Jun 23, 2021 rated it liked it
Chino is a journalist in Lima, noticing a lot of clowns and their role of humiliation and ridicule on the city streets. He is charged with writing about them, just as he is coping with the legacy of his father, a looming character in his life who recently passed away. The background of this story is the city of Lima in a violent and tumultuous time, clever art manages to depict a somber, reflective tone about family and violence.
Jul 13, 2019 rated it liked it
Although i have been afraid of clowns for the majority of my life, i was rather intrigued by the title, and the fact that its a graphic novel... i am really impressed with the artwork in this graphic novel, the best that ive seen in a long time. Great story put into graphic novel form. I rather enjoyed this one.
May 18, 2020 rated it liked it
This was a decent story with interesting characters and setting. The art was okay but the layout and design was very effective. Rather than typical blocks, the layout was always in motion, driving the story. The scene changes, with full white pages with small pictures in the center, were too abrupt and frequent for my taste. But otherwise it was a decent effort.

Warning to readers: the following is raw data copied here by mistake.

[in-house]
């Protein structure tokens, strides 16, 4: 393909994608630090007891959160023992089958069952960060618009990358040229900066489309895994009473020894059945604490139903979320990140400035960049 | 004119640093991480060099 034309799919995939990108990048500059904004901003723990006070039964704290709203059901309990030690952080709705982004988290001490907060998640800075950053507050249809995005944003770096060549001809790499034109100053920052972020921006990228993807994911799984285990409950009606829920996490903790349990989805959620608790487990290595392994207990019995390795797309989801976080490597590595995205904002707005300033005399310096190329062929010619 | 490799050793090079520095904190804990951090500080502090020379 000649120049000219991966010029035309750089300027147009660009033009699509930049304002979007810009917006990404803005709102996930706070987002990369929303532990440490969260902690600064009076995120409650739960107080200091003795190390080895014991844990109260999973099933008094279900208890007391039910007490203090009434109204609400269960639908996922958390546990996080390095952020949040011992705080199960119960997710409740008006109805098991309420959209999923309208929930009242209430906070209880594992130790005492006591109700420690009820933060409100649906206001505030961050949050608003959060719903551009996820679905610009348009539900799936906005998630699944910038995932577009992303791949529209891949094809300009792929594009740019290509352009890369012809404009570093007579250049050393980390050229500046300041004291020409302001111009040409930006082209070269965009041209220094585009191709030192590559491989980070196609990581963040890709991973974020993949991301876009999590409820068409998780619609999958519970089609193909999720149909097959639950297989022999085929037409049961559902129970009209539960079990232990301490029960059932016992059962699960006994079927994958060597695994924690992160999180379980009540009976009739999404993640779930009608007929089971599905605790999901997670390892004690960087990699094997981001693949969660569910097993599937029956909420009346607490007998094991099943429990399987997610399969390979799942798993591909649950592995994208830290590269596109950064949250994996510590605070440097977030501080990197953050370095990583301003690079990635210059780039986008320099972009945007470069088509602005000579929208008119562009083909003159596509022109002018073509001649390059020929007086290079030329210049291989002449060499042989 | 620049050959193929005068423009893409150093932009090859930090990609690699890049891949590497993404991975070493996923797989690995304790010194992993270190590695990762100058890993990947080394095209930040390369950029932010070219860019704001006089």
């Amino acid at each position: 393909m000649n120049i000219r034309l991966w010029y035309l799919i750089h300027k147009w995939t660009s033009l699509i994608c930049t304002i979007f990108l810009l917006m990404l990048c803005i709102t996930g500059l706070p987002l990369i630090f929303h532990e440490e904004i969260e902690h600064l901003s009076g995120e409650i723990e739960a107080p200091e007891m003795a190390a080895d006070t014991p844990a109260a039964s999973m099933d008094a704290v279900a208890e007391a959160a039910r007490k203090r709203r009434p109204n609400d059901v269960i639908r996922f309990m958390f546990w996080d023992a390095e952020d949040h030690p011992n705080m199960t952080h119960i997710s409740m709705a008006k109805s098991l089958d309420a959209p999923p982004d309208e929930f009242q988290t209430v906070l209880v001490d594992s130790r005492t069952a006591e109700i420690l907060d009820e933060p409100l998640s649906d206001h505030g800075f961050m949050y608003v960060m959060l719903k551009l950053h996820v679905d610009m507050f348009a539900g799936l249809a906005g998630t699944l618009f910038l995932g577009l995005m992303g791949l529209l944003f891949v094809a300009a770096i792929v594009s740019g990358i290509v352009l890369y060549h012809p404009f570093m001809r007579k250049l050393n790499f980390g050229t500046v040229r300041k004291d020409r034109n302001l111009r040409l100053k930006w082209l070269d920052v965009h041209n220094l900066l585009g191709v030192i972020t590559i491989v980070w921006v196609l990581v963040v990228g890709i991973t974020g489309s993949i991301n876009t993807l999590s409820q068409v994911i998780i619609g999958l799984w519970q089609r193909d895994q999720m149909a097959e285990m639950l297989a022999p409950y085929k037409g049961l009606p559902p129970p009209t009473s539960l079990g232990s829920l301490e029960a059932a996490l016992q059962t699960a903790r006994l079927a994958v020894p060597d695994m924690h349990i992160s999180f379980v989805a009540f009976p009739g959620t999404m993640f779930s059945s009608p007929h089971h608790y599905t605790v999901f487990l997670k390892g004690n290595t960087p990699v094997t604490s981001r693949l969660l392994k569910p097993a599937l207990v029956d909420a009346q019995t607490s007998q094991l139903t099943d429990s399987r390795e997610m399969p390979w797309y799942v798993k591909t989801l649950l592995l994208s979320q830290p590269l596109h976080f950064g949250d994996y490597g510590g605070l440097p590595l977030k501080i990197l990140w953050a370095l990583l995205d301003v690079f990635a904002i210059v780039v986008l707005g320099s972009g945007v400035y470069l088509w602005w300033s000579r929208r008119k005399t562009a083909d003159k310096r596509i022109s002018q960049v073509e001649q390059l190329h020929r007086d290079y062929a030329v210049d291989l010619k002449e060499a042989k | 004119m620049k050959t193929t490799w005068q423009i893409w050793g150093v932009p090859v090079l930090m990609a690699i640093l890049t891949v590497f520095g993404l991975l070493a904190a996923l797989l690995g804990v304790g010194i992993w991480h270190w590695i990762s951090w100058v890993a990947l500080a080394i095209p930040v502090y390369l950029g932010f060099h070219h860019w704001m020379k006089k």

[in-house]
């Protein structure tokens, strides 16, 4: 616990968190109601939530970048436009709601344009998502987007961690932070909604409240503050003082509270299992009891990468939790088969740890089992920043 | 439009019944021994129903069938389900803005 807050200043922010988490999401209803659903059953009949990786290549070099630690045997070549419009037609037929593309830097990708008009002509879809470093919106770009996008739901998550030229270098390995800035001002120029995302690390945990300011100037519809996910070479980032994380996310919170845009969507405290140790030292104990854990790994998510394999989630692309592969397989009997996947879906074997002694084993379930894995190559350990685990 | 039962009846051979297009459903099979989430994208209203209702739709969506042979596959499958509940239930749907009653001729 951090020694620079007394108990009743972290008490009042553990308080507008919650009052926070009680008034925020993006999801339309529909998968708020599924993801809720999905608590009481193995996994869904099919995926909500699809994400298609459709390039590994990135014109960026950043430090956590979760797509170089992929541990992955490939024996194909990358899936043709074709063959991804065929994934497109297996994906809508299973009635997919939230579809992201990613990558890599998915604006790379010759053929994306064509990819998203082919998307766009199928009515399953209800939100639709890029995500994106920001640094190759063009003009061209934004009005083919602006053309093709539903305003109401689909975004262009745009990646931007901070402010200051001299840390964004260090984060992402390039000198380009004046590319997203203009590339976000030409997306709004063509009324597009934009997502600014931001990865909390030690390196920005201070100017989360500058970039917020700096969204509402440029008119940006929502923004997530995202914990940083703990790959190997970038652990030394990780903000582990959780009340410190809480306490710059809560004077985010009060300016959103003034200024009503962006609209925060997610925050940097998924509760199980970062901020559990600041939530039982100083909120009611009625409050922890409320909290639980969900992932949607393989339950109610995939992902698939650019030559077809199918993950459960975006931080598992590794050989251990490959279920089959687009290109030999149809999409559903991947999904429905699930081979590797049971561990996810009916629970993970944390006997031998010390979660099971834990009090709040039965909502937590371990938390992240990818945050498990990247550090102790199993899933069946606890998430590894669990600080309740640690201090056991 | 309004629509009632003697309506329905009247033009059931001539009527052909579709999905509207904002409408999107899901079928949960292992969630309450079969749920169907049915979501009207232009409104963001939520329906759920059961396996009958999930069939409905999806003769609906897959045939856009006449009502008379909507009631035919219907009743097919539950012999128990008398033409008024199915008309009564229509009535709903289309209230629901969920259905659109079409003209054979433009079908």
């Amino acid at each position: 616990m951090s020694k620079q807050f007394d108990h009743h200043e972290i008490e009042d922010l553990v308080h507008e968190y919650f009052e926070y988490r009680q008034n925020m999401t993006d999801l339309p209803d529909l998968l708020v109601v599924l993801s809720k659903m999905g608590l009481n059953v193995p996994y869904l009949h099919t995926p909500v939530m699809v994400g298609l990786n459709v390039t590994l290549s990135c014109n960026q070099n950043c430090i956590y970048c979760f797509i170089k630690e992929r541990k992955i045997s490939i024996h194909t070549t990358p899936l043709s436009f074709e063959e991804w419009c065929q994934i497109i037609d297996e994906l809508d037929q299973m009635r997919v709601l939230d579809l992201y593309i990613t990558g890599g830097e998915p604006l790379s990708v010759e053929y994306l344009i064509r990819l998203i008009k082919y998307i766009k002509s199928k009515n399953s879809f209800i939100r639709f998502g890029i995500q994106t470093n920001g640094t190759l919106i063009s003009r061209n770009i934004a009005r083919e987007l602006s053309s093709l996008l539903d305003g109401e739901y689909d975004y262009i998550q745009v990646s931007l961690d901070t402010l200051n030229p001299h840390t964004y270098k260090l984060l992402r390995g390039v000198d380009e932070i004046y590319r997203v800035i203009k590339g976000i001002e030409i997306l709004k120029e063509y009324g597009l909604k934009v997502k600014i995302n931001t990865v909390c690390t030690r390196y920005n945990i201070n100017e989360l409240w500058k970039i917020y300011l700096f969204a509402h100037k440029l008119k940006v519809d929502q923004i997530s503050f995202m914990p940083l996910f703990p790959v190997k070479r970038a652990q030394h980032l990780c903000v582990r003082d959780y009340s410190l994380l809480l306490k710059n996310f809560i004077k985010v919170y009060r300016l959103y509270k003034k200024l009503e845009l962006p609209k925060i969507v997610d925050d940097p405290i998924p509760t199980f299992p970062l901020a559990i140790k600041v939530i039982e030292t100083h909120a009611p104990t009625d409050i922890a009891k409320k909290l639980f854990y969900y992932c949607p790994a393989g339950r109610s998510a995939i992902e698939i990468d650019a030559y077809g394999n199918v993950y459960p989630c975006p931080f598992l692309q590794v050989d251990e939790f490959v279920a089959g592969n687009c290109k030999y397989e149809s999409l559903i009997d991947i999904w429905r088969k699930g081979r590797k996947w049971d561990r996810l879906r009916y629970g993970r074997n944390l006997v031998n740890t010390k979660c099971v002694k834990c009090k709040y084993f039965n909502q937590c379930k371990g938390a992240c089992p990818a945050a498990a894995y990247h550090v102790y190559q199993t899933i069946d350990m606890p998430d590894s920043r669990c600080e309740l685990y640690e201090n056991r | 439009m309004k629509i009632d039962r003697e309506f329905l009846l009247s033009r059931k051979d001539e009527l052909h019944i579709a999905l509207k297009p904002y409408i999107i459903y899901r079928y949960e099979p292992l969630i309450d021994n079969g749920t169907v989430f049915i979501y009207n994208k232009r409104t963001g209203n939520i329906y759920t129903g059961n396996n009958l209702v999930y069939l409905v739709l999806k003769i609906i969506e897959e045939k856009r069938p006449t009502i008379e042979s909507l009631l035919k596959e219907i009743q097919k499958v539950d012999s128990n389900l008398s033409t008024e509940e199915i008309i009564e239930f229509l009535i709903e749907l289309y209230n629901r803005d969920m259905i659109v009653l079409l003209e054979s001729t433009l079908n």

Frank McGirk
Aug 09, 2017 rated it liked it
Shelves: graphic-novels
Alarcon's book was "pretty good", and it had situations that could have really resonated, but for some reason they fell a little flat with me. One of those books, you really wish had been just a bit better...lots of promise. ...more
Kathy Heare Watts
I won a copy of this book during a Goodreads giveaway. I am under no obligation to leave a review or rating and do so voluntarily. So that others may also enjoy this book, I am paying it forward by donating it a local library.
Jan 15, 2018 rated it really liked it
Graphic novel-gift from my 17 year old son. It is different than most things I have read. Non linear and based in Lima. Fascinating. Written in a way where you can feel the protagonist's pain. Well written and thought provoking ...more
May 04, 2018 rated it really liked it
Alarcón does a terrific job of evoking feelings in this story. It brings up some sadness about loss and less than perfect upbringing but it felt real. Everyone has a struggle and here is Oscar's.